With a sculpture by Seema Kohli at Gallery Veda
We live amidst a vibrant art scene in Delhi, and the India Art Fair is an ideal introduction to various artists and their work. The large scale of the fair can be quite overwhelming, hence, Algebra- The Arts & Ideas Club, organised a guided walk with renowned writer and art curator Ina Puri; on the ten essential works to be seen at the India Art Fair 2019.
Ms. Puri showed us her favourite works, while encouraging us to explore the entire fair ourselves. Art is a subjective medium, open to wildly different interpretations from one person to the next. With that in mind, read on to know the must-see works at the India Art Fair 2019, categorised by galleries and stall numbers.
Ina Puri- writer, biographer, art curator and collector. Picture courtesy: http://www.telegraphindia.com
- BRITTO ARTS TRUST, BANGLADESH- E11:
This trust works with a select group of artist and explores themes of displacement and migration. Founder member Mahbubur Rahman’s provocative work is on display.
- ART ALIVE GALLERY, DELHI- B15, E10:
This premier gallery displays works of many iconic artists, but our attention was drawn to “Haritri” by Jayasri Barman, with a wonderfully contemporary handling of age-old techniques. The gallery’s second booth showed works of upcoming artists like Sneha Sheth, known for her intricate thread work pieces.
Kingsley Gunatilake’s work at Blueprint12 Gallery
- BLUEPRINT12 GALLERY, DELHI- E09:
This gallery works extensively with international artists from war-torn nations. The miniature models of Kingsley Gunatilake from Sri Lanka, are a fine example.
- SAKSHI GALLERY, MUMBAI-C07:
This gallery showcases contemporary artists like Surendran Nair, and Rekha Rodwittiya. I was most drawn to Valay Shende’s rupee coin with an encased screen, playing a film about a man and a lion; to signify the negative effects of demonetization.
“See no Evil, Hear no Evil, Speak no Evil” at Vadehra Gallery
- VADEHRA GALLERY, DELHI- B05:
At one of India’s foremost art galleries, we saw the work of Arpita Singh. By using a deliberately naïve style, she seeks to create a provocative narrative.
- DELHI ART GALLERY (DAG)- B16:
This gallery curates masterpieces of modern Indian art, that present the work of established artists, in a new light. Manjit Bawa’s “Death of Krishna” and Krishen Khanna’s “Draupadi” are impactful examples of the gallery’s philosophy.
Sudipta Das’ work on migration at Gallery Latitude 28
- GALLERY LATITUDE 28, DELHI- C10:
This gallery supports younger, upcoming artists. Radhika Aggarwal’s bronze “Touch me not”, is a telling commentary on the destruction of the environment. Vir Munshi’s papier mache deer, focuses on the exodus of Kashmiri Pundits to urban environments they’re unfamiliar with. Sudipta Das’ Korean paper dolls are a powerful visual on migration and the impermanence of life.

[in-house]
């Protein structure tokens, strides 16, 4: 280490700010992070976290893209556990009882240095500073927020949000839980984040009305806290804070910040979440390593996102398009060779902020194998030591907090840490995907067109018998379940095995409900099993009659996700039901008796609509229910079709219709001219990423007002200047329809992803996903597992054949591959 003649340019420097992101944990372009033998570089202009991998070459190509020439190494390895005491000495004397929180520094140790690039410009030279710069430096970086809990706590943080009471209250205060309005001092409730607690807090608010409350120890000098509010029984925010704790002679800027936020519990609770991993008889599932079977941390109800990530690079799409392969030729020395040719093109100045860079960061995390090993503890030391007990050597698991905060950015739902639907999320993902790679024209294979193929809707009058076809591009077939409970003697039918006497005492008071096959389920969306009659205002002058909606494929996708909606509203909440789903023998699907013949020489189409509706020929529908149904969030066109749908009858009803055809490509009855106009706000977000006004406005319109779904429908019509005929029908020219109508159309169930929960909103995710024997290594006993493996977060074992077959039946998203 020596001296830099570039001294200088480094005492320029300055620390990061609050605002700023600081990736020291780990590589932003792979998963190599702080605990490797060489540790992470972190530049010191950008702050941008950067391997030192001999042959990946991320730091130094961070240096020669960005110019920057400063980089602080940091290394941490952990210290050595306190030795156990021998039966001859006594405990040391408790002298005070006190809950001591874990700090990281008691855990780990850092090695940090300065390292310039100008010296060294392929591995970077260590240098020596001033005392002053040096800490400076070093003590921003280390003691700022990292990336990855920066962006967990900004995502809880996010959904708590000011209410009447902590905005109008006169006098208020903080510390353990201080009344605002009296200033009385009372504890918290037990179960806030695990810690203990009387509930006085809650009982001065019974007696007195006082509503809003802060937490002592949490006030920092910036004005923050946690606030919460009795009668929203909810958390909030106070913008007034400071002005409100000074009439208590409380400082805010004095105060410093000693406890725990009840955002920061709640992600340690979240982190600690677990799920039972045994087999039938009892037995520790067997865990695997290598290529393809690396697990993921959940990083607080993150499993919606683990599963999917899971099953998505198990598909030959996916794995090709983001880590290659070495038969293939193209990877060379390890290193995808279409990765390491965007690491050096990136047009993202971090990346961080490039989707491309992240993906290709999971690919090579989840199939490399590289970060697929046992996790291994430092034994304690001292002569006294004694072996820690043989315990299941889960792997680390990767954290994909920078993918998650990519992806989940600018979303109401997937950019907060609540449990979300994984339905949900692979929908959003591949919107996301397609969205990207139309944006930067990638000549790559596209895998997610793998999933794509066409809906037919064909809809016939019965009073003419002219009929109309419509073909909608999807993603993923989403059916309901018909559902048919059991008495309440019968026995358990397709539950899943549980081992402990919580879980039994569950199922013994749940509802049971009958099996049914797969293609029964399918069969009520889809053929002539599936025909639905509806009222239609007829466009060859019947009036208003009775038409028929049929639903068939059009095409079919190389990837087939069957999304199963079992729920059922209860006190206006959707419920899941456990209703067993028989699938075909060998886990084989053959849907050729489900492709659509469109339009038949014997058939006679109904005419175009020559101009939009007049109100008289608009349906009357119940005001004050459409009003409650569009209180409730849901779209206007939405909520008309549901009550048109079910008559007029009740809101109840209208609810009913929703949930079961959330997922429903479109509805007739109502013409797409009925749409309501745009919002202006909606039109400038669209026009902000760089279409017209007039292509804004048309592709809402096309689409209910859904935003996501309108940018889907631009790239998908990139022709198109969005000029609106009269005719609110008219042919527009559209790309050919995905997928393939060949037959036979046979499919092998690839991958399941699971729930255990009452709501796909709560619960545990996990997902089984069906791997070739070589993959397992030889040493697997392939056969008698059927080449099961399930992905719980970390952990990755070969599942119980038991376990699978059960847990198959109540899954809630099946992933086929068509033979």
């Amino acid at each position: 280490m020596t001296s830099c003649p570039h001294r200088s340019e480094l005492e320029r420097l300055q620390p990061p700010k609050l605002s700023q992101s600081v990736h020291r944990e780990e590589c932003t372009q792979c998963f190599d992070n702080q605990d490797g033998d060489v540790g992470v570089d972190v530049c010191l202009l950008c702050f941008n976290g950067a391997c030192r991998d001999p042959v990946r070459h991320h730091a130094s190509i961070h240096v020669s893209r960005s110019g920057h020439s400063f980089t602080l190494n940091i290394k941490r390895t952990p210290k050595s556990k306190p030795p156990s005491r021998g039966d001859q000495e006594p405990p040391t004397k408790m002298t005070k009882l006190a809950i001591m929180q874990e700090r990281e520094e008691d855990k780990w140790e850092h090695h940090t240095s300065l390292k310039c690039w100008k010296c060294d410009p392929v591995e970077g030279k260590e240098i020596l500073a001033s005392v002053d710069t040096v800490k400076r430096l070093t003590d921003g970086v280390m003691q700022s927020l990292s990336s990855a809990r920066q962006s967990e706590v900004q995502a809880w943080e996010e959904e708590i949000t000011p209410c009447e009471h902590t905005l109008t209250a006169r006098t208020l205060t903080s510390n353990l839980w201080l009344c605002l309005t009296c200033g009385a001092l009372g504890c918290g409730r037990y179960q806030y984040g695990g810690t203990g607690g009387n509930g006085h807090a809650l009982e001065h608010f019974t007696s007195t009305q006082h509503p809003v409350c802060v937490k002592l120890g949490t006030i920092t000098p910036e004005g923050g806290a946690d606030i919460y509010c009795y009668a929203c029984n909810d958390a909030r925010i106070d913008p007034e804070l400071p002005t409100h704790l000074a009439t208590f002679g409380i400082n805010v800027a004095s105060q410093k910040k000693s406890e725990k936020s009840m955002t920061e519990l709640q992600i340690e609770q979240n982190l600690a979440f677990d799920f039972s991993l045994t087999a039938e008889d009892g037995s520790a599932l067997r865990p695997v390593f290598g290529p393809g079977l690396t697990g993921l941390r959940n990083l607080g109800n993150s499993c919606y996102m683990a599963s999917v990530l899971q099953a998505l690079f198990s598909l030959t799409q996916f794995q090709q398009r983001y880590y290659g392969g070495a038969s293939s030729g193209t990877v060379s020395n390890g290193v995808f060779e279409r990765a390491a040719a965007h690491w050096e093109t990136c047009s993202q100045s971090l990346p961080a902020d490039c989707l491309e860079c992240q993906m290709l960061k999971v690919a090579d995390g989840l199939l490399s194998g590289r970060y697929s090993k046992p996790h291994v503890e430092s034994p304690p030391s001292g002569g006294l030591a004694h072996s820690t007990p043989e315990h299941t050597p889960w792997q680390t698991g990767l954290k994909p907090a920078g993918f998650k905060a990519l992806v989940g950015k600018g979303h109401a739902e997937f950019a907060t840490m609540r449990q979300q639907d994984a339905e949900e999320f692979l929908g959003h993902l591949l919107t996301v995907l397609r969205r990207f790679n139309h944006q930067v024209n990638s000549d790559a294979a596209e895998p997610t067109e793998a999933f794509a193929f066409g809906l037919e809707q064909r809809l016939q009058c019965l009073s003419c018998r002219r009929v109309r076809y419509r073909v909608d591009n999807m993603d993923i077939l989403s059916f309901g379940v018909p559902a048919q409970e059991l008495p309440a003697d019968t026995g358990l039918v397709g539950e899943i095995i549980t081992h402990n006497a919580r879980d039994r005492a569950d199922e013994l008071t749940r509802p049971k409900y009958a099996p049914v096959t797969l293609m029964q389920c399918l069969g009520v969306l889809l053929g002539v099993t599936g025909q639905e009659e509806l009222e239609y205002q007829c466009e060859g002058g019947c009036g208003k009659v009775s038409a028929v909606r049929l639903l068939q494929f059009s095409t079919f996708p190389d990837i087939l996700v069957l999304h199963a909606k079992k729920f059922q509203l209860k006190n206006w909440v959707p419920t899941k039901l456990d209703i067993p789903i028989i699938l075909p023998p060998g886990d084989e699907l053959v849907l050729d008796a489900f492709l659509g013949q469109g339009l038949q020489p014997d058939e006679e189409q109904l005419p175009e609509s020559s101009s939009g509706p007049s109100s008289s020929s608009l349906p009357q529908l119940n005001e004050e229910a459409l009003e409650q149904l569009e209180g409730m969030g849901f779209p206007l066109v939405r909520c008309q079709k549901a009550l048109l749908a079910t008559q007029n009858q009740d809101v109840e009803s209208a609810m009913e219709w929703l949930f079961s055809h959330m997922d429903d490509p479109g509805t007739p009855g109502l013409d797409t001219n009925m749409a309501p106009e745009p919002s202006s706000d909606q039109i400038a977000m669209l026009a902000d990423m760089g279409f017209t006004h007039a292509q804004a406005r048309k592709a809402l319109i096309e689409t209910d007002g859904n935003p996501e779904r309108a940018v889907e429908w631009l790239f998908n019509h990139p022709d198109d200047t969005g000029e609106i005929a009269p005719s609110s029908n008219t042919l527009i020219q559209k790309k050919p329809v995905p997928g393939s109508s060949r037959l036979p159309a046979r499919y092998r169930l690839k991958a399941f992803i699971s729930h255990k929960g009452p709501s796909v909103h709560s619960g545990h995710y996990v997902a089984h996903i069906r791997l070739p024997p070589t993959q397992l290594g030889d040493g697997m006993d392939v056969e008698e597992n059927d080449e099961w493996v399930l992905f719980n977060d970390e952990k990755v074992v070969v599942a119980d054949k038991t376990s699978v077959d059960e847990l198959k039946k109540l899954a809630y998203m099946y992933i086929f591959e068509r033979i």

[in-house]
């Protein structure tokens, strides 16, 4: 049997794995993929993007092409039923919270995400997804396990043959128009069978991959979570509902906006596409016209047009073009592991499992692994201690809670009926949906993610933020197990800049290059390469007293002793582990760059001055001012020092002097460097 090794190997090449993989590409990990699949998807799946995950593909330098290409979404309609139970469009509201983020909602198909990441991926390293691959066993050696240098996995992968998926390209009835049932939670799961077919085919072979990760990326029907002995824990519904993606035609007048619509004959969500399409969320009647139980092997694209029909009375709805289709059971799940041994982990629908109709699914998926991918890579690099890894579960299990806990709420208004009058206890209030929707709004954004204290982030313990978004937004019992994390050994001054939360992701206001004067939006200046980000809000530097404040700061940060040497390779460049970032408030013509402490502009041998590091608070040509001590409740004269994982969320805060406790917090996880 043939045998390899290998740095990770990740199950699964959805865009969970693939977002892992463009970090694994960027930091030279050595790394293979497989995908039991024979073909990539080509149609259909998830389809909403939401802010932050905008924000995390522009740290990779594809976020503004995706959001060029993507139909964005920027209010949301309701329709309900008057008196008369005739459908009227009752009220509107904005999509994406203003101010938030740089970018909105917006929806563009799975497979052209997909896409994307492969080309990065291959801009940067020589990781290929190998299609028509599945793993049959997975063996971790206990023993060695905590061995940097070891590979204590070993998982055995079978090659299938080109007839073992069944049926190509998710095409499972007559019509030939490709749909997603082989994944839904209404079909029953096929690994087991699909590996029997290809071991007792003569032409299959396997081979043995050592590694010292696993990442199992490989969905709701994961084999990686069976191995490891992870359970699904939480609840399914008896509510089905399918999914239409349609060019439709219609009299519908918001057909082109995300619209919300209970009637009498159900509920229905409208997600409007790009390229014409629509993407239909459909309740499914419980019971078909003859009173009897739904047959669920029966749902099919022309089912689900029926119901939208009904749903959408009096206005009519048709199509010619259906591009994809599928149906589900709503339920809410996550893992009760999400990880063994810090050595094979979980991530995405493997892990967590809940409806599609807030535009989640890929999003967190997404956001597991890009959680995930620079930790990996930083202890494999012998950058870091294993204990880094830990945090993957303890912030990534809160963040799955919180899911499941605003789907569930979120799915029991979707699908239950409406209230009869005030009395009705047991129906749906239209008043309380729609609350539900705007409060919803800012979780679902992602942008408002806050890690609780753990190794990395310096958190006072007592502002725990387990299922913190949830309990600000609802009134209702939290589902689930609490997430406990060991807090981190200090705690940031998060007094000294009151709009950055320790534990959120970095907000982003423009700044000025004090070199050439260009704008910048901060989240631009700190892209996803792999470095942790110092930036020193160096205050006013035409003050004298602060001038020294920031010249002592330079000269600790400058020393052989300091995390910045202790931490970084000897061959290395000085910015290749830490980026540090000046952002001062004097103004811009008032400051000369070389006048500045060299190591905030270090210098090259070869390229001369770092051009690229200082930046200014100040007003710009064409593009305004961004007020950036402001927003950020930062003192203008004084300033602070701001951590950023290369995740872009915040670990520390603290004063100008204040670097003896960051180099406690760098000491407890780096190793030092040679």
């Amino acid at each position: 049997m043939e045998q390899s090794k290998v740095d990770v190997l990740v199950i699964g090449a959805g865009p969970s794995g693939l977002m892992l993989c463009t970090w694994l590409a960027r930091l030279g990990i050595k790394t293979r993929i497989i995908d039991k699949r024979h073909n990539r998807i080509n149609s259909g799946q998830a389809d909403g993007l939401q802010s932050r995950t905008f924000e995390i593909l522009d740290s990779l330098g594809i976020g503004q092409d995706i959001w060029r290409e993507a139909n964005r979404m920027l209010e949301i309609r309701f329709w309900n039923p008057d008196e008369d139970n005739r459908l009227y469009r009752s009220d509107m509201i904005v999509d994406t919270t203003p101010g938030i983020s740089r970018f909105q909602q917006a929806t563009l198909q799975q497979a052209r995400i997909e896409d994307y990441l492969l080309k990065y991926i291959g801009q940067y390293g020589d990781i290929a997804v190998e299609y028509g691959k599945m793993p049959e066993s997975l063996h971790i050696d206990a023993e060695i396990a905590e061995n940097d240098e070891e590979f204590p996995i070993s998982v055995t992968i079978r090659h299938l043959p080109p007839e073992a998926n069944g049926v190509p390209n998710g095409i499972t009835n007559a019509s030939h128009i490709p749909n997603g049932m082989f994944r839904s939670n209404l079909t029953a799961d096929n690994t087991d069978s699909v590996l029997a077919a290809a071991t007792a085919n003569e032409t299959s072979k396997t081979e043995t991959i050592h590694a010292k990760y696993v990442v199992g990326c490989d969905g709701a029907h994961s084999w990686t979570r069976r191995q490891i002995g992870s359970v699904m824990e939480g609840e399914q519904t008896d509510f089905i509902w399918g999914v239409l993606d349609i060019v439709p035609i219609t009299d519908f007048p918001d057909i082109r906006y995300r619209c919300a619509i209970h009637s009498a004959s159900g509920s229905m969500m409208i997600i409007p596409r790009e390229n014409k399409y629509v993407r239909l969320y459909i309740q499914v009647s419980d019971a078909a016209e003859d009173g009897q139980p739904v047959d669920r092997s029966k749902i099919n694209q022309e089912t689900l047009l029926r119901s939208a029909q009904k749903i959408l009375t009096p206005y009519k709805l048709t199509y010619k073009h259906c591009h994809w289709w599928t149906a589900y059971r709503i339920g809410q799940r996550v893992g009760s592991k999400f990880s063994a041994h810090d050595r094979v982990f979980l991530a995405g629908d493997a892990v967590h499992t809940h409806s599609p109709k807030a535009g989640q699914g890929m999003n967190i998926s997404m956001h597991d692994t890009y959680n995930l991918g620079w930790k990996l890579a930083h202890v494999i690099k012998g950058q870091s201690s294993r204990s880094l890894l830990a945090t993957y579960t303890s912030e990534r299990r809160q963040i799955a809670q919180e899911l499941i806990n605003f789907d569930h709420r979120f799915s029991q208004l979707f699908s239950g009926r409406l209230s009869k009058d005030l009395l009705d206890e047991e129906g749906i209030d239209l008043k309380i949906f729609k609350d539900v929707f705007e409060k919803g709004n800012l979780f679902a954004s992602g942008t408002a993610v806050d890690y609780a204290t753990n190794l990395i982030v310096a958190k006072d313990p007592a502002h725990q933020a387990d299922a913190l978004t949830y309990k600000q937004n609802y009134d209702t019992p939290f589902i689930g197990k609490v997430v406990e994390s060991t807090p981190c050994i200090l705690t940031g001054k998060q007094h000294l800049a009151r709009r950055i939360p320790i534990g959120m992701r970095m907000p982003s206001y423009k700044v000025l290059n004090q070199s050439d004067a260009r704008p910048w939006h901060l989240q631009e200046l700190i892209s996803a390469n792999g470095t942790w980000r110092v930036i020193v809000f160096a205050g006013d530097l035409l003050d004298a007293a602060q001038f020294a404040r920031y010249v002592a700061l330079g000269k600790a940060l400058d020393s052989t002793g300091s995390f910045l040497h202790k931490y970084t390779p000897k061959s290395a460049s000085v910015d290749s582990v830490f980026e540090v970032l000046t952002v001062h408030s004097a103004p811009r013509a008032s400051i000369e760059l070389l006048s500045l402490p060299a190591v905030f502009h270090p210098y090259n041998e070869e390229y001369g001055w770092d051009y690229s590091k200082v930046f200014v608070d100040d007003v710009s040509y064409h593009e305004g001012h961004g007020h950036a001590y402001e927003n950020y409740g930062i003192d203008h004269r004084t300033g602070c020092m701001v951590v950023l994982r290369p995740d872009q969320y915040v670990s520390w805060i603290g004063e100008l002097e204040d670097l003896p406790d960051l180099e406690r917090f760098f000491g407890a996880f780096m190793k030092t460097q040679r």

- JHAVERI CONTEMPORARY GALLERY, MUMBAI- A02:
Here, we saw the work of Monika Correa, where traditional handloom weaves were used to create an interesting 3D visual.
- PHOTOINK GALLERY, DELHI- B03:
This photo gallery has curated the photography of Umrao Singh Shergill, father of Amrita Shergill, along with a collection of his writings. Ketaki Sheth’s collection of pictures from Indian Photo Studios, and Dileep Prakash’s photos of Indian Dak Bungalows at night, are also fascinating.
Atul Dodiya’s “Gandhi Entering Birla’s Packard” at Chemould Gallery
- CHEMOULD PRESCOTT ROAD GALLERY, MUMBAI- F04:
This gallery is known for promoting Indian art on many international platforms. I was most drawn to Atul Dodiya’s “Gandhi Entering Birla’s Packard”. Dodiya refers to Gandhi as the 1st artist of non-violence, and this work is an apt homage to him and Tagore, another icon for Dodiya. Mithu Sen’s works on self-censuring are a powerful response to the censor-friendly government in power.
- EXPERIMENTER GALLERY, KOLKATTA- C01:
This young gallery promotes some path-breaking art work. A section of their display is dedicated to Krishna Reddy’s multicolour printing viscosity technique on mono prints.
With Ina Puri
Apart from these 11 picks, one should view the work of artist David Zwirner, exhibiting for the first time in India. Seema Kohli’s “Moon Myths” installation at Gallery Veda, Thomas Laird’s “Murals of Tibet” at Taschen, and interesting craft work by the Delhi Crafts Council and Swaraj Art Archive; are also noteworthy. The Maitri Workshop Space at the Forum organises art workshops for people of all ages, an ideal way to introduce your children to art. You should also visit the stalls of Kiran Nadar Museum of Art, Serendipity Arts Foundation, and FICA; which work to generate awareness about different forms of art.
I’m very grateful to Ina Puri and the Algebra club for this insightful guided tour.
INFORMATION ABOUT THE INDIA ART FAIR:
Venue: NSIC Exhibition Ground, Okhla Industrial Estate, New Delhi
Time: Saturday: Cardholders: 11 am- 2 pm
Public: 2 pm – 7 pm
Sunday: 10 am – 6 pm
Tickets: INR 700; INR 350 for students
Book Your Tickets on BookMyShow here:
Visit the website of Algebra, the Arts & Ideas Club here
*Unless specified, all photos are taken on my phone. Copyright belongs to nooranandchawla.
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